EU Blending Facilities: Implications for Future Governance Options


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    This paper discusses the complementary use of grants and loans ( blending ) in the European Union’s (EU) external assistance. The wise persons' report (the so-called "Camdessus" report) established in the framework of the mid-term review of the EIB's external mandate suggested the creation of an "EU platform for cooperation and development". The Proposal for a Decision on the EIB external mandate (COM(2010) 174), which is under discussion, suggests that the Commission should study the development of this platform. The report's executive summary (p. 4) states: "The Commission and the EIB, in close collaboration with the Member States, should establish an “EU platform for external cooperation and development”, i.e. a mechanism for blending grants and loans. This report considers the pros and cons of possible future governance options for such a co-ordinating platform.

    Whilst blending has emerged rapidly and is now common practice in development finance, there is currently a limited evidence base on the effects of blending. Whilst a sizeable literature exists about the theoretical use of loans and grants, there is little on how it works in practice, which methodology or procedure works best and whether a certain governance model is more effective in reaching its objectives. With respect to the EU’s existing blending facilities in particular, we face challenges because the majority have only been operational for less than three years.

    Blending mechanisms, when adding grants to loans, aim to achieve a number of objectives, including the need to increase the volume of development finance in a context of constrained resources. A literature review suggests that compared to pure loans, blending mechanisms allow for:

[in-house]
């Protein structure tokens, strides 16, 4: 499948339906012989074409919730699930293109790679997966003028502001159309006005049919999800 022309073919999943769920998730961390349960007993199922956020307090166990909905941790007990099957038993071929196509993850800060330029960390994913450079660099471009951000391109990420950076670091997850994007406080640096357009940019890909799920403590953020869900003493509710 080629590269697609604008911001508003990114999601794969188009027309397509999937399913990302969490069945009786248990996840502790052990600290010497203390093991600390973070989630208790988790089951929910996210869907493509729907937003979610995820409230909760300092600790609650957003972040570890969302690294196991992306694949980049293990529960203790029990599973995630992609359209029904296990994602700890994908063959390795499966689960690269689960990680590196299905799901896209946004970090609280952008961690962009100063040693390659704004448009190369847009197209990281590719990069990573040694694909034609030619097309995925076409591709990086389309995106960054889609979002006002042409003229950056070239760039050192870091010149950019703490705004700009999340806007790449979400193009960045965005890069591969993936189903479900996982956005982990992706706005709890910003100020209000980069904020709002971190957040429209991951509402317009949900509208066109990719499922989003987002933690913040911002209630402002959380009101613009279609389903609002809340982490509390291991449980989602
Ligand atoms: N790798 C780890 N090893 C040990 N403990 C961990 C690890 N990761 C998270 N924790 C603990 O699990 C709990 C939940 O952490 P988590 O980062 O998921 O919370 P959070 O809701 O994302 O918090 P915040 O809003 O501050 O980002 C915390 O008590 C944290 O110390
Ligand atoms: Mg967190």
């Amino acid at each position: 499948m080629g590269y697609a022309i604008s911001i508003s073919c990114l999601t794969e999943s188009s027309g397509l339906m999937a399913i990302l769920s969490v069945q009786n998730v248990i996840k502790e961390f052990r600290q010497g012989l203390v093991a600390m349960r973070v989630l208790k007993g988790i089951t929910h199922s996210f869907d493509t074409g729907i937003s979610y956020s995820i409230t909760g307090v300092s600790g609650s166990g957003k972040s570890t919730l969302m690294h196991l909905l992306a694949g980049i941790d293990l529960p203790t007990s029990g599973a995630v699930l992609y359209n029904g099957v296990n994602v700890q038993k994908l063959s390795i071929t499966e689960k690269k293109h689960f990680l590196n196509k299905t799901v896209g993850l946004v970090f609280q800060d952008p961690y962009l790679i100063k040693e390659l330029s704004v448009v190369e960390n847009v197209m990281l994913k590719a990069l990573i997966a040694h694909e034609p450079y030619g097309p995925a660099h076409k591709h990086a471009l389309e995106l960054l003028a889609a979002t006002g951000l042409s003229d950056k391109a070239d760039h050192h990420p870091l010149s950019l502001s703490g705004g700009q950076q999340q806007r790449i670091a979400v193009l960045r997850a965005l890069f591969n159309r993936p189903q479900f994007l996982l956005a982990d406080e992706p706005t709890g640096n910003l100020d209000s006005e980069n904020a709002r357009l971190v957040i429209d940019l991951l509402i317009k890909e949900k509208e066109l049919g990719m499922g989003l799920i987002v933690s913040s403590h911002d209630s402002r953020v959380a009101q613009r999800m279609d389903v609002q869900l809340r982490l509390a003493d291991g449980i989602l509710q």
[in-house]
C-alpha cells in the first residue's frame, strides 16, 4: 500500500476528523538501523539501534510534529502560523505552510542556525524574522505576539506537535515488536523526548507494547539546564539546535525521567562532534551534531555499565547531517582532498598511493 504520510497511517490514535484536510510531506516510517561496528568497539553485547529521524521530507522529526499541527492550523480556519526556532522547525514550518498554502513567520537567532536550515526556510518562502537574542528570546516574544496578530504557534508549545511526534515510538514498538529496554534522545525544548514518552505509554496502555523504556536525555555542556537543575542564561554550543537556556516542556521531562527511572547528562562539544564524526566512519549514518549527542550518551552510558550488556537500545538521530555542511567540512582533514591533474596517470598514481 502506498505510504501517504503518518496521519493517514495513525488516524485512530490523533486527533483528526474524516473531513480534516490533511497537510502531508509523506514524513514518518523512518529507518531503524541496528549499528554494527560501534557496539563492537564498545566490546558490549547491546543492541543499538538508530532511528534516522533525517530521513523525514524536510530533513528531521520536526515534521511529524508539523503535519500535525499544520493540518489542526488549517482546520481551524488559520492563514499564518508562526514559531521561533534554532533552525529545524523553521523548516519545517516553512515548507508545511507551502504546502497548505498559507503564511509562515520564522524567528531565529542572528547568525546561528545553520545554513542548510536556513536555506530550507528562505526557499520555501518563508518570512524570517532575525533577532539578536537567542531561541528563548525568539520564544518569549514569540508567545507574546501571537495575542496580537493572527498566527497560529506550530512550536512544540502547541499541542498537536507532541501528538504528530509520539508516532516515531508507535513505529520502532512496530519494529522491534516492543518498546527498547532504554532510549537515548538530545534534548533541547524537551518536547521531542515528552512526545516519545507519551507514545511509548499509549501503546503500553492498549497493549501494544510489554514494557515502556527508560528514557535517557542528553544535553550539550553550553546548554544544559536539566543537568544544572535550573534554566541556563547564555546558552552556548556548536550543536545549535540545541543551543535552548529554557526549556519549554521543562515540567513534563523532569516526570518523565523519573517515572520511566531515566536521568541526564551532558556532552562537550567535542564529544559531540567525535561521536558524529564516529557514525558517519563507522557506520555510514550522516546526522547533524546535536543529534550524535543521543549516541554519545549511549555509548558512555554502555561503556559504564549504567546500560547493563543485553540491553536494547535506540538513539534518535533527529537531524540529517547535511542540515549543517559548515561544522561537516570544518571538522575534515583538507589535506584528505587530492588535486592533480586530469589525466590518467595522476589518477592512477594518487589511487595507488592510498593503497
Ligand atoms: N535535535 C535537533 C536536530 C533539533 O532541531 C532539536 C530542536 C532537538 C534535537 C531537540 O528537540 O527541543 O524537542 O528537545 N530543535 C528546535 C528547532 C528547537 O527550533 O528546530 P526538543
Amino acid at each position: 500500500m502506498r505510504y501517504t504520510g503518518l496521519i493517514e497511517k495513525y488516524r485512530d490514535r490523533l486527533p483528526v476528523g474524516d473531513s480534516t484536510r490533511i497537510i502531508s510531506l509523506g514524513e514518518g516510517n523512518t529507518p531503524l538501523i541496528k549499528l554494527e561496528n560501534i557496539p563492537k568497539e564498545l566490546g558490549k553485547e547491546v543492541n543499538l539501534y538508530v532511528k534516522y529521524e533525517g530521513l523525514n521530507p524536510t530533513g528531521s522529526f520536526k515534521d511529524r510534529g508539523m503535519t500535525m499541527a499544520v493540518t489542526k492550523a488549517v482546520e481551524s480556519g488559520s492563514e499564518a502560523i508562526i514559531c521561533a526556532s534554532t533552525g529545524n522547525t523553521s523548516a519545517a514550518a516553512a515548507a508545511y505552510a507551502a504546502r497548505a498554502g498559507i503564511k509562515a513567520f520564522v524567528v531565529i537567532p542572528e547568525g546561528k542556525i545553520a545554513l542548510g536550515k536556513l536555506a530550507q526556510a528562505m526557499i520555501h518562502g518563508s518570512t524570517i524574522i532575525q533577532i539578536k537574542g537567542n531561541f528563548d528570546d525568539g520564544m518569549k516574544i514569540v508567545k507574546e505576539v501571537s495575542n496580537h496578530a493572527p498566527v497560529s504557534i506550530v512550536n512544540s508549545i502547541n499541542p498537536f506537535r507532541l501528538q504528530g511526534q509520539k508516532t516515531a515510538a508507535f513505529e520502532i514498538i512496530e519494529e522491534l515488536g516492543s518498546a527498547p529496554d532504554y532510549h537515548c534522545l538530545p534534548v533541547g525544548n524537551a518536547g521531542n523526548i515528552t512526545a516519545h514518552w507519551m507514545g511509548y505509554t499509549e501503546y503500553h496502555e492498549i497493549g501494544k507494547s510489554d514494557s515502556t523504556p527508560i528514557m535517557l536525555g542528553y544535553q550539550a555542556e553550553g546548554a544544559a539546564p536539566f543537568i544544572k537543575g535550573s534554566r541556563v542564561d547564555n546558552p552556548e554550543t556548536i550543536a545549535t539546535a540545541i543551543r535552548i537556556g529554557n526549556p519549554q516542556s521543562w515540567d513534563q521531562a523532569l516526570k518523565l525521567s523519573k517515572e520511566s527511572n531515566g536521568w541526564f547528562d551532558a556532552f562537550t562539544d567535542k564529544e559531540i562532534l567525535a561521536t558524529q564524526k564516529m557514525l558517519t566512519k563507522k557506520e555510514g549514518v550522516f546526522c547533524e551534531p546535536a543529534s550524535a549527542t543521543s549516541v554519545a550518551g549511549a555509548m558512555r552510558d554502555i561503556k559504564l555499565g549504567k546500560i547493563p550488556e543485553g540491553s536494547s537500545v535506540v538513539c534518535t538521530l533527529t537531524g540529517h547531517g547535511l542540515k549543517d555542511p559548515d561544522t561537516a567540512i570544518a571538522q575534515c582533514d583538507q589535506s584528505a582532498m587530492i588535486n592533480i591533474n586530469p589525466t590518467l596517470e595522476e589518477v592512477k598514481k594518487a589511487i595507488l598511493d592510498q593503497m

• Making transfers to heavily indebted countries without exacerbating debt overhang problems; (although in practice most of the EU blending facility grants go to projects in the form of technical assistance and hence the grant element tends to be low in the facilities we examined, with a few exceptions);

    • Addressing positive externalities to bring the financial rate of return closer to the economic rate of return for projects with a high socio-economic and/or positive environmental impact;

    • Improving the quality of funded projects (in practice the grant component also allows projects to be funded which otherwise recipients are unable to finance, in addition to improving the quality of projects compared to a no grant situation);

    • Strengthening ownership by funding measures which build on recipient countries’ policies; and to which the partner provides their own resources;

    • Enhancing EU visibility, and supporting the division of labour by strengthening coordination between EU donors and lenders. 

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